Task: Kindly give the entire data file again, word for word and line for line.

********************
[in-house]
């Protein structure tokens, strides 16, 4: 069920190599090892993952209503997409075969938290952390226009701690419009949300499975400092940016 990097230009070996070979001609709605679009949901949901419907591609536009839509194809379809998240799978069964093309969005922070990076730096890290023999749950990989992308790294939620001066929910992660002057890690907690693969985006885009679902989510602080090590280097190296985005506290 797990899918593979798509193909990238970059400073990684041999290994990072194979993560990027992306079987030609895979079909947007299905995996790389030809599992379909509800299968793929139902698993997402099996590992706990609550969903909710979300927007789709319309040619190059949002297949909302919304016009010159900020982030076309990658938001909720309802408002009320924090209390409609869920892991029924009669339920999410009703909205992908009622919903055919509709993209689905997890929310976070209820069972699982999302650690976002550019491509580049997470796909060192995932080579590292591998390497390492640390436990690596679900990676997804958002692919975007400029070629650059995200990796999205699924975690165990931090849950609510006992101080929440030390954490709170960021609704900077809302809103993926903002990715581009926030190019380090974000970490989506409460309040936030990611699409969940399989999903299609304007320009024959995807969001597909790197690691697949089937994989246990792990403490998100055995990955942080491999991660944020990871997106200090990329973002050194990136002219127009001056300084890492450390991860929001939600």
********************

[in-house]
């Protein structure tokens, strides 16, 4: 069920190599090892993952209503997409075969938290952390226009701690419009949300499975400092940016 990097230009070996070979001609709605679009949901949901419907591609536009839509194809379809998240799978069964093309969005922070990076730096890290023999749950990989992308790294939620001066929910992660002057890690907690693969985006885009679902989510602080090590280097190296985005506290 797990899918593979798509193909990238970059400073990684041999290994990072194979993560990027992306079987030609895979079909947007299905995996790389030809599992379909509800299968793929139902698993997402099996590992706990609550969903909710979300927007789709319309040619190059949002297949909302919304016009010159900020982030076309990658938001909720309802408002009320924090209390409609869920892991029924009669339920999410009703909205992908009622919903055919509709993209689905997890929310976070209820069972699982999302650690976002550019491509580049997470796909060192995932080579590292591998390497390492640390436990690596679900990676997804958002692919975007400029070629650059995200990796999205699924975690165990931090849950609510006992101080929440030390954490709170960021609704900077809302809103993926903002990715581009926030190019380090974000970490989506409460309040936030990611699409969940399989999903299609304007320009024959995807969001597909790197690691697949089937994989246990792990403490998100055995990955942080491999991660944020990871997106200090990329973002050194990136002219127009001056300084890492450390991860929001939600």